How Italy is tackling ambush marketing ahead of UEFA 2021 & 2026 Winter Olympics
How would you define the marketing strategy of surreptitiously promoting a brand within the context of a popular (most often sports-related) event thus creating in the public mind a false implication of sponsorship, yet without the consent of the event organizer and without paying any fees to the same? According to the definition coined by marketing strategist Jerry Welsh in the 1980s, this is "ambush marketing".
Examples are countless. Looking at the most recent Winter Olympics, PyeongChang 2018, you might remember spotting a marketing initiative from SK Telecom, involving a series of three broadcast ads using two South Korean Olympic athletes with slogans like “See you in PyeongChang” and “See you in 5G Korea”, at the expense of the official sponsor, KT Corporation.
Countries hosting major events are increasingly eager to fight such predatory advertising activities. On 14 March 2020, the Italian Government took a significant step towards the prohibition of so-called "ambush marketing" activities by enacting Law Decree no. 16/2020 (the Decree). The timing is particularly important in light of a number of high-profile sporting events due to take place in Italy, including Euro 2021, the 2022 Ryder Cup, the 2021-2025 ATP Finals and, last but not least, the Milan-Cortina 2026 Winter Olympic Games. This article reviews the Decree. Specifically, it looks at:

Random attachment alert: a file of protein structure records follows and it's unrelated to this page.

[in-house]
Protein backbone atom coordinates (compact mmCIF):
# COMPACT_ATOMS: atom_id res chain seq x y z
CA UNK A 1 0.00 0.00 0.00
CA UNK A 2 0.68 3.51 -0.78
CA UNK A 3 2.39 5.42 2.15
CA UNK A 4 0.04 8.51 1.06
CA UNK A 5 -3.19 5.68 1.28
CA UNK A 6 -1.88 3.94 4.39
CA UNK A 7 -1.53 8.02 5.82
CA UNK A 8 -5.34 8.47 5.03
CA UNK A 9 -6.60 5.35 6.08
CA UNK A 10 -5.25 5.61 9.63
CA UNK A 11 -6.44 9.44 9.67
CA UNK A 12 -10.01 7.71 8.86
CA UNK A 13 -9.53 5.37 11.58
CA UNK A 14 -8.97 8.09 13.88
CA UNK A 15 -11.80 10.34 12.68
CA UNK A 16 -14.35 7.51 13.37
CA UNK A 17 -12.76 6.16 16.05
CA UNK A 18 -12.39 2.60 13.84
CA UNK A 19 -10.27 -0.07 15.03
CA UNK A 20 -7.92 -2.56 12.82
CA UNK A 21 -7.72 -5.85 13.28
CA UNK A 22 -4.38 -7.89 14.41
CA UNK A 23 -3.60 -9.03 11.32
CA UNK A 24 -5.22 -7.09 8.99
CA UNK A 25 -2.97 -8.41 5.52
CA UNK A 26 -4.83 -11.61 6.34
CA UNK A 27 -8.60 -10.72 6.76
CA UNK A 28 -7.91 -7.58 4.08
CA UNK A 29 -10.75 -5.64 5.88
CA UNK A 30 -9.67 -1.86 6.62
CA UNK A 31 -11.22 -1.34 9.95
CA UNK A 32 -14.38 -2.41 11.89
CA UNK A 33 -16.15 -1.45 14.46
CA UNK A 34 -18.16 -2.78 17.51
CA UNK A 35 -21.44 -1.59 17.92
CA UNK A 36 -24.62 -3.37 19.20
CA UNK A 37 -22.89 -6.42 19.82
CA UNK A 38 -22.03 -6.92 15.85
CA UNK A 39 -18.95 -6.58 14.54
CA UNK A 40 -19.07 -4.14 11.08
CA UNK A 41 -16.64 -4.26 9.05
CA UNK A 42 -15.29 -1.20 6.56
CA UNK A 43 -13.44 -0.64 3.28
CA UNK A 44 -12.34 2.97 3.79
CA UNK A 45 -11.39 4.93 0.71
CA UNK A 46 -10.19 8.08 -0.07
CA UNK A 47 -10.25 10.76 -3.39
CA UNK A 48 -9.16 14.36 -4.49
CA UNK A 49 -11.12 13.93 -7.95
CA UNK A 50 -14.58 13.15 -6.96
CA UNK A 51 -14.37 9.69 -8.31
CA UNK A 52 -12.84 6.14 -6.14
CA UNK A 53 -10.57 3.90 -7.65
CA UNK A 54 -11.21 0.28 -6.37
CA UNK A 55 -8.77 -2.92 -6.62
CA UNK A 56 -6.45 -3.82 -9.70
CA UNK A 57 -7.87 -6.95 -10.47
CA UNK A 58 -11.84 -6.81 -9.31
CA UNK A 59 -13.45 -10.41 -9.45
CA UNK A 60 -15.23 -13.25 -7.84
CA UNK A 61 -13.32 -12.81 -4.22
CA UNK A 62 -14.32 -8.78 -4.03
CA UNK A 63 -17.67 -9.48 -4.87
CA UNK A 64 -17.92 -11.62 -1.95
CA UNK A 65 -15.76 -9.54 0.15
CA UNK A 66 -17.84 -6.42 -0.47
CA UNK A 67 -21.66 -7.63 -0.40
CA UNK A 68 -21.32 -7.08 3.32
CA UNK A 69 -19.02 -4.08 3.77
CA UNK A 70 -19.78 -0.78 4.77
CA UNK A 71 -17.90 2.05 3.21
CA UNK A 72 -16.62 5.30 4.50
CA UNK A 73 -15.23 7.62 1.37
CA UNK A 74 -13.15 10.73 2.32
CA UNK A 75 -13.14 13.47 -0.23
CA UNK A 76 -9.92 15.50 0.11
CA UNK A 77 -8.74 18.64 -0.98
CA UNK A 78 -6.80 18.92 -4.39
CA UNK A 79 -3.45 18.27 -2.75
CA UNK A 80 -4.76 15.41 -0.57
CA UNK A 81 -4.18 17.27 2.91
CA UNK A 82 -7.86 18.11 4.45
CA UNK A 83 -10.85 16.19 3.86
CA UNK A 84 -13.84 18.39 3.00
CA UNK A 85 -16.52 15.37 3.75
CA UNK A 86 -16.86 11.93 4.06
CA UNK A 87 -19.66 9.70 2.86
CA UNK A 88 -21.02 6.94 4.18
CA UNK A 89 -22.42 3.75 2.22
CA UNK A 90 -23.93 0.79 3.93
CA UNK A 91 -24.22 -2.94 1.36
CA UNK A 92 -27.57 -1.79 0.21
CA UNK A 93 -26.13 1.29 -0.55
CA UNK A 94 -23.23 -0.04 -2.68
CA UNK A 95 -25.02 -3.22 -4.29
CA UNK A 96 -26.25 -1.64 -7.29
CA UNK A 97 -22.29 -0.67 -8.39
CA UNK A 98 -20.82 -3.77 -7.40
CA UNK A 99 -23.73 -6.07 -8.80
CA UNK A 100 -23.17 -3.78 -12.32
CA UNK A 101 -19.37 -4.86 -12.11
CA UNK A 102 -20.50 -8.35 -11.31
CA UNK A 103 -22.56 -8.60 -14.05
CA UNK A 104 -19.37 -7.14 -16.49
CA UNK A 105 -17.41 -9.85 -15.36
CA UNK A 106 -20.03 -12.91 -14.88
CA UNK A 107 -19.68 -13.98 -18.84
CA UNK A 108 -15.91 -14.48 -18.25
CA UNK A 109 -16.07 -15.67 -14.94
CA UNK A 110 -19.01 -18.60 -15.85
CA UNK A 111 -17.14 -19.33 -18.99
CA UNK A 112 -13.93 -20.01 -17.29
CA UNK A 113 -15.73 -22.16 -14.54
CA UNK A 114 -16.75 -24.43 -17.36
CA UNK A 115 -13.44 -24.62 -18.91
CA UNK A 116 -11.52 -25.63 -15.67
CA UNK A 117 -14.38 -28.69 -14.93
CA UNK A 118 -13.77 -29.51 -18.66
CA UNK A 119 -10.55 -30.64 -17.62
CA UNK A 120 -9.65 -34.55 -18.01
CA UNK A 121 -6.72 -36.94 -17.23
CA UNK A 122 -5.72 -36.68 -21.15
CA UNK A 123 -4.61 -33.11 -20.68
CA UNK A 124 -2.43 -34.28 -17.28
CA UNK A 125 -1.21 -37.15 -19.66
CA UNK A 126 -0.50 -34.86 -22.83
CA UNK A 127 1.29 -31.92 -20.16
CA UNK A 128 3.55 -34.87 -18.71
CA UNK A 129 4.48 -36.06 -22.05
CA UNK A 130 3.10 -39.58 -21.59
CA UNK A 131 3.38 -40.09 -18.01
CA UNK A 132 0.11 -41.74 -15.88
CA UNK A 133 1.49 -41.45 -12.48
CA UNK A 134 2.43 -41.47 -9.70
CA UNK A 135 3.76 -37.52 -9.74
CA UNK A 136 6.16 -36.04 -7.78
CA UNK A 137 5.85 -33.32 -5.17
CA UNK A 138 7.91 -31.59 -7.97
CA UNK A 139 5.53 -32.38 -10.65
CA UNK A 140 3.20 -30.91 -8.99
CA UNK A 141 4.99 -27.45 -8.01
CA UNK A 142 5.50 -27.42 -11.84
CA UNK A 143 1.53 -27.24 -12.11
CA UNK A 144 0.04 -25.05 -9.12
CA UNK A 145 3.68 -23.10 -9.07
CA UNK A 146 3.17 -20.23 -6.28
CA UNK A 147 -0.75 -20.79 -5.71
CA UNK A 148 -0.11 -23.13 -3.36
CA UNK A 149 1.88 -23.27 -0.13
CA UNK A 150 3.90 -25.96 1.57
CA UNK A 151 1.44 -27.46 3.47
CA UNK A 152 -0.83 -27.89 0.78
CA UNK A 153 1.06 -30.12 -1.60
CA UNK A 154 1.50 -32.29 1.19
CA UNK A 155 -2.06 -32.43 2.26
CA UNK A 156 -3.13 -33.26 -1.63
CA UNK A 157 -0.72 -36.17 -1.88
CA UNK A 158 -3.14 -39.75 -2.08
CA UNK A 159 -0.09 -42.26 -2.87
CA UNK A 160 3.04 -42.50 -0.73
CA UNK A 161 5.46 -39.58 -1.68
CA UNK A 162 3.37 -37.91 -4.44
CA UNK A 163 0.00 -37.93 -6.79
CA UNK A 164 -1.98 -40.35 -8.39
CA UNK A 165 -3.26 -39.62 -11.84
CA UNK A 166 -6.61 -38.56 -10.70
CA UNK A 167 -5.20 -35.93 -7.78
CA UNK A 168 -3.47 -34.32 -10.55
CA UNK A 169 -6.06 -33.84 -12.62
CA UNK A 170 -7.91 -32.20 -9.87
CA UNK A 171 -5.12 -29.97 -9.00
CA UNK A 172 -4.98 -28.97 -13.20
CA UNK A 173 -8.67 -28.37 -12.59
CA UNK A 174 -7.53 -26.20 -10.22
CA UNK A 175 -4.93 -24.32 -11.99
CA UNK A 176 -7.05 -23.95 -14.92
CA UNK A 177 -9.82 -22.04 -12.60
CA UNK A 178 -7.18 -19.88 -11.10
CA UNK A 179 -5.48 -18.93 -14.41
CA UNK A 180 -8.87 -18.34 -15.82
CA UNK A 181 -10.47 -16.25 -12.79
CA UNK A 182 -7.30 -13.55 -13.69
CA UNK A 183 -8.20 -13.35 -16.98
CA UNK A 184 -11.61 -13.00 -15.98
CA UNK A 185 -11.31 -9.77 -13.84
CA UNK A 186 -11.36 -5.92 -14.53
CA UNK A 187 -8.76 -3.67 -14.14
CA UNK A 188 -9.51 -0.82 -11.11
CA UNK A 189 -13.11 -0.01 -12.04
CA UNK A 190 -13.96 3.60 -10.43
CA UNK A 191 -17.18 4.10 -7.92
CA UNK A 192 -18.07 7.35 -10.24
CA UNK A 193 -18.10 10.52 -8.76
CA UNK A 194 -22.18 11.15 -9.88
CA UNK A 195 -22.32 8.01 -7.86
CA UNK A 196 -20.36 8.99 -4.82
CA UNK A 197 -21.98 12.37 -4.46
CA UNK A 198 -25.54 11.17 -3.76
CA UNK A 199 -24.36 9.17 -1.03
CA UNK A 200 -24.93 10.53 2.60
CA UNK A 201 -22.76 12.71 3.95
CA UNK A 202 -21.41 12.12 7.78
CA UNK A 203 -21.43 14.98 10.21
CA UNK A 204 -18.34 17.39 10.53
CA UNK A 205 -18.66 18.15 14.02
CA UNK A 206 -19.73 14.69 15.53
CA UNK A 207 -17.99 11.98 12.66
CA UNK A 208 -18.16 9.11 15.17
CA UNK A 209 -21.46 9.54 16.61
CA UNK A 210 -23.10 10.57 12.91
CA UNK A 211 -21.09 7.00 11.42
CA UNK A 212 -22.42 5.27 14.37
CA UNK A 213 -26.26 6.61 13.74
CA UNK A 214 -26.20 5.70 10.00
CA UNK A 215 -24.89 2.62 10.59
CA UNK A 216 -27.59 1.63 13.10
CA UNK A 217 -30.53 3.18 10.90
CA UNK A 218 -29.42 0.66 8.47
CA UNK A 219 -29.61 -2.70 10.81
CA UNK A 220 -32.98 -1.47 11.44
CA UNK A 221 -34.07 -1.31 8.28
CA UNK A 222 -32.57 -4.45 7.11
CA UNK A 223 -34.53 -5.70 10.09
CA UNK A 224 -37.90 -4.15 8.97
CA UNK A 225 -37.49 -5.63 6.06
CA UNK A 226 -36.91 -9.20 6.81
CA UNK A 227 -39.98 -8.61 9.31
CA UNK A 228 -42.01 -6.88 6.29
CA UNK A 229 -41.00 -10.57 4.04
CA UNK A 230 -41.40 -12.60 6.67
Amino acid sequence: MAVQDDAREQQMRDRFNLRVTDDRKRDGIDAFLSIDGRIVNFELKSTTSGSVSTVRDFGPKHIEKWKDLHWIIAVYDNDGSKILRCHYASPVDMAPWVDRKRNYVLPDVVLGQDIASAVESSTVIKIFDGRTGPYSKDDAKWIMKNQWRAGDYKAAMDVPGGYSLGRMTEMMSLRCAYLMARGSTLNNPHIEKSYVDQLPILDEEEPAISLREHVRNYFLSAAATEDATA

- Introduction to ambush marketing and the need for balanced legislation
- Background to ambush marketing legislation in Italy
- Key points of the new Decree
- Prohibited activities
- Exception for individual sponsors
- Prohibition window
- Other provisions
- Analysis and comment
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- Tags: 2026 Winter Olympics | Ambush Marketing | Athletics | Competition | Dispute Resolution | Euro 2021 | Football | Golf | Intellectual Property | IOC | Italy | Ryder Cup | Tennis | UEFA
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About the Author
Stella is a senior associate in the sports & entertainment team of Withers. Her practice focuses on both international commercial contracts and a wide range of sports law matters - in respect of which she specialises in advising athletes, agents, coaches, clubs, leagues and agencies on contractual and regulatory issues as well as representing in international sports arbitration proceedings. She is a member of the Italian Ice Sports Association’s Judicial Panel and sits on the Sports Law Commission of the Milan Bar and on the Lombardia Commission of the Italian Sports Lawyers Association.